AdvisorShares bids adieu to Meb Faber on global tactical ETF strategy.
Cambria’s Meb Faber is cutting ties with AdvisorShares, leaving his post as subadvisor to the Cambria Global Tactical ETF (GTAA)—pending shareholder approval—to focus on his own growing lineup of ETFs under the Cambria umbrella. In fact, next on Faber’s list is a planned global equities fund that would go head-to-head with GTAA itself.
Mark Yusko, from Morgan Creek Capital, will take the subadvisory role in GTAA. He is known for his expertise with endowments.
Faber’s planned Cambria Global Momentum ETF (GMOM), like AdvisorShares’ GTAA, is an actively managed tactical ETF that’s a “more aggressive” version of GTAA, according to a spokesperson for Cambria. The official said the fund remains in registration with the SEC, which limits the company’s ability to comment on the fund.
What’s already clear is that GMOM will undercut GTAA on cost. It will have a management fee of 0.59 percent, or a full percentage point lower than GTAA’s 1.59 percent price tag. The fund could come to market as soon as this next quarter.
In a letter to his clients, Faber suggested the decision to part ways reflected Cambria’s commitment to offering low-cost solutions.
“Cambria, as a fiduciary, is committed to offering the best possible investment portfolios to our investors,” Faber said.
Cambria has been managing global tactical portfolios since 2007, having already launched three ETFs under its own sponsorship, including the Cambria Shareholder Yield ETF (SYLD | B-45), the Cambria Foreign Shareholder Yield ETF (FYLD | D-41), and the Cambria Global Value ETF (GVAL).
Yusko, as the former chief investment officer of University of North Carolina’s endowment, managed $1.6 billion. Currently, as head of Morgan Creek, he oversees $4.1 billion in hedge fund and mutual fund assets.
It’s not clear how having Yusko at the helm will impact GTAA’s methodology and investment strategies.
“At the end of the day, our sole focus remains our shareholders’ best interests, and we firmly believe Morgan Creek with Mark Yusko as portfolio manager would serve GTAA very well,” said Noah Hamman, chief executive officer of AdvisorShares.
GTAA, an actively managed global macro strategy, was launched in October 2010 and currently manages $35 million in assets. Year-to-date, the fund is up more than 5 percent, in line with the S&P 500 Index. However, the fund returned slightly more than 1 percent last year, trailing the S&P 500’s 32 percent surge.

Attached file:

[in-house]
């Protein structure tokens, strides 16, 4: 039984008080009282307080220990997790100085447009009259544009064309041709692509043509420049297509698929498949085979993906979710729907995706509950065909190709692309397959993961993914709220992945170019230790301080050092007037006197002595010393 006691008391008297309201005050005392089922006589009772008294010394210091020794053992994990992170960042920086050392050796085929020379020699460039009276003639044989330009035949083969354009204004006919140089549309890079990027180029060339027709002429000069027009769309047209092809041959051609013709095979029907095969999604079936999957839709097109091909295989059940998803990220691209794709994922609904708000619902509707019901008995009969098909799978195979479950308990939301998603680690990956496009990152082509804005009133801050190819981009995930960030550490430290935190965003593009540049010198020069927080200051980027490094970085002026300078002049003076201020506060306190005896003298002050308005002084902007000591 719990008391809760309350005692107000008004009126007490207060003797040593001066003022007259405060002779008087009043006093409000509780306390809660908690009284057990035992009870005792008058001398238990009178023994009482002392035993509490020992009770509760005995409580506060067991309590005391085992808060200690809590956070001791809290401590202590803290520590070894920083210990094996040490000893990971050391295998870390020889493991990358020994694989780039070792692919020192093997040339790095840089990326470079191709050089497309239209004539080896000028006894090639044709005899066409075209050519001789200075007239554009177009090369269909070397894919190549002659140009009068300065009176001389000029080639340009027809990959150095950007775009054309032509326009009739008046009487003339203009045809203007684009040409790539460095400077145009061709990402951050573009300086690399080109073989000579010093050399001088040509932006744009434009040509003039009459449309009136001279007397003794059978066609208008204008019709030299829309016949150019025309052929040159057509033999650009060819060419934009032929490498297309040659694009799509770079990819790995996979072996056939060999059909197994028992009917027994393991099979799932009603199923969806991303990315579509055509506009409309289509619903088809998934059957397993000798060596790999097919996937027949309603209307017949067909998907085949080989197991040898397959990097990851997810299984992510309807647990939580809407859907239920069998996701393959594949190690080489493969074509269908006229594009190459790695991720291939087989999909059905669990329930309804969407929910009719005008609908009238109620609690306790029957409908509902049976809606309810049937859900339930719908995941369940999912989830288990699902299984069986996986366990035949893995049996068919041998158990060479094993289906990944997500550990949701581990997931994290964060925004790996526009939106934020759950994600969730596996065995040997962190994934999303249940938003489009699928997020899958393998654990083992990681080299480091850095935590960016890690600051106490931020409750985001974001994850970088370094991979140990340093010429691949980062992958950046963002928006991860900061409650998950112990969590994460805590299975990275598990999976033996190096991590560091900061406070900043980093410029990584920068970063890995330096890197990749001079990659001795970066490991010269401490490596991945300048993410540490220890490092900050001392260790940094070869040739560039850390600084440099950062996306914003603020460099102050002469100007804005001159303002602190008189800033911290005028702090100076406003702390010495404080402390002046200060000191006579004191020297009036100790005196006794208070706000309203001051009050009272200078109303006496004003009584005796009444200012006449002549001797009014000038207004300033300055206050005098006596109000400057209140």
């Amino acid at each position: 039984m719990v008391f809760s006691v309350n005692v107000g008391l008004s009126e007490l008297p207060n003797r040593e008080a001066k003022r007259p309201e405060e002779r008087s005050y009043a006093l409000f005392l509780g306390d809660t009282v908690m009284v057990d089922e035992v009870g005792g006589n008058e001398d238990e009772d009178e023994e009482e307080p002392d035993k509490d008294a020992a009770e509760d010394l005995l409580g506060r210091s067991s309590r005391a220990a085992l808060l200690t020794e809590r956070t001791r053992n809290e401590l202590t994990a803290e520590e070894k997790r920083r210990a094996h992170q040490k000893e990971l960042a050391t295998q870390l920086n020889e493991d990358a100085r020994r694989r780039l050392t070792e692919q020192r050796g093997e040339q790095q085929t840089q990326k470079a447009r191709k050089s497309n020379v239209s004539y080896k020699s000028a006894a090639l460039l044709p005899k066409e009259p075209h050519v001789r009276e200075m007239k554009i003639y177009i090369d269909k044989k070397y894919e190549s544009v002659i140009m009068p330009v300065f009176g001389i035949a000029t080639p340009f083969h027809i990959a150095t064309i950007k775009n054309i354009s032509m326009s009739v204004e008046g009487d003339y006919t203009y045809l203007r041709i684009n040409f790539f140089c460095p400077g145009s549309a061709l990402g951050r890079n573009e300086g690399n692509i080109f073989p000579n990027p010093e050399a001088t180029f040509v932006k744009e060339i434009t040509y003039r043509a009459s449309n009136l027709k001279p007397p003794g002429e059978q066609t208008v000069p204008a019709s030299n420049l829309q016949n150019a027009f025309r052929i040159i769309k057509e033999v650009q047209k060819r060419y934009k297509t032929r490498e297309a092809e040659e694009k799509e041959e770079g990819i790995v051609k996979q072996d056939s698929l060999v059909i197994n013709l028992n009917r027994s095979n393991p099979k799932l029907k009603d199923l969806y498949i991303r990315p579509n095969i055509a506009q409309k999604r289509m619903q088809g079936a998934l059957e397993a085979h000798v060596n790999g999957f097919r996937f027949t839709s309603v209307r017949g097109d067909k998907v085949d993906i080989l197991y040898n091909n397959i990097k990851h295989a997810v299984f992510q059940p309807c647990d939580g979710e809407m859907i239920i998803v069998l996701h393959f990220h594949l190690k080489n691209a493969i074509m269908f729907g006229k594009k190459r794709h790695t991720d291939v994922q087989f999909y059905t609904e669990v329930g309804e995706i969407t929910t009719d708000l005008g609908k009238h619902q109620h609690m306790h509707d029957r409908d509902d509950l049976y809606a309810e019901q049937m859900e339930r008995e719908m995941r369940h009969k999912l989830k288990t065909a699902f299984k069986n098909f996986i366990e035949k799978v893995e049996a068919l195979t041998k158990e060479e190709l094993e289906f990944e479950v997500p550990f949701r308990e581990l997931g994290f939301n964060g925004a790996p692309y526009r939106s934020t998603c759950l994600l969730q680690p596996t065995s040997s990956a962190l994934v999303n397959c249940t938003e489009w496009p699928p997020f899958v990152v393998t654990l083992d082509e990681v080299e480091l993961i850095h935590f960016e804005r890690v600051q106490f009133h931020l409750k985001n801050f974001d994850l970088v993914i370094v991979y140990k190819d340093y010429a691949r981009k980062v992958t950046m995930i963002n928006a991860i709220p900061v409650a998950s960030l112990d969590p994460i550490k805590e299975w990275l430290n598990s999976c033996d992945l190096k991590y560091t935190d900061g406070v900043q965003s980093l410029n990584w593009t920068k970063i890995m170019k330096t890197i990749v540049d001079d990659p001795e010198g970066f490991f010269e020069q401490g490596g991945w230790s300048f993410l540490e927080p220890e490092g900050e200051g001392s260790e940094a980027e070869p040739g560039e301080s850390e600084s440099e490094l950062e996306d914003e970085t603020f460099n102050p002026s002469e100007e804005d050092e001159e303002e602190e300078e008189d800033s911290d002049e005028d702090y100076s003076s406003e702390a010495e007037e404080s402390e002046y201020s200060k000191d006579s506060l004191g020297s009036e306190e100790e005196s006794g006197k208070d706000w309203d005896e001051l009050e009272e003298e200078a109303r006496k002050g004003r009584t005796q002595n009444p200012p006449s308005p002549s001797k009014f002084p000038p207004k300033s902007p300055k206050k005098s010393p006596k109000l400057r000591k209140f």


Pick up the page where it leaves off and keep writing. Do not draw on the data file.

Global X has put into registration two “smart beta” funds to invest in deep value U.S. and international securities, another example of how issuers are serving up funds that are variations on broader market indexes that are reaching new highs.
The proposed Global X SuperValue U.S. ETF and the Global X SuperValue International ETF will look to invest in equally weighted common stocks that rank among the deepest value securities in their respective markets, according to the regulatory filing.
The securities of the funds’ underlying indexes are selected based on their positive and growing earnings per share for the past three years. Associated fees and tickers for the proposed funds were not made available in the filing.
The funds are going into registration at a time when the S&P 500 Index is reaching new highs after a tough start to the year, hampered by severe winter weather that was blamed for poor jobs, housing and retail data. The index is up 5 percent year-to-date after surging 32 percent in 2013.
Stoxx Limited has licensed its Euro Stoxx Small Index to State Street Global Advisors’ latest launch: the SPDR Euro Stoxx Small Cap ETF (SMEZ), making it the first time the Euro Stoxx Small Index will underlie an ETF listed in the United States, according to the firm.
SMEZ launched yesterday, exactly when developed European markets have not only been recovering from the region’s debt crisis, but are near all-time highs. It has an expense ratio of 0.45 percent, or $45 for every $10,000 invested.
The Euro Stoxx Small Index is derived from the Stoxx Europe Small 200, and represents the eurozone small-cap stocks out of the Stoxx Europe 600. The index covers 12 eurozone countries: Austria, Belgium, Finland, France, Germany, Greece, Ireland, Italy, Luxembourg, the Netherlands, Portugal and Spain. It currently contains 96 components.
“By licensing the Euro Stoxx Small to State Street Global Investors as underlying for an ETF, market participants in the U.S. will now also be able to participate from the performance of Euro zone small caps, which typically are associated with attractive valuations and higher growth potentials,” said Hartmut Graf, chief executive officer, Stoxx Limited, in a statement.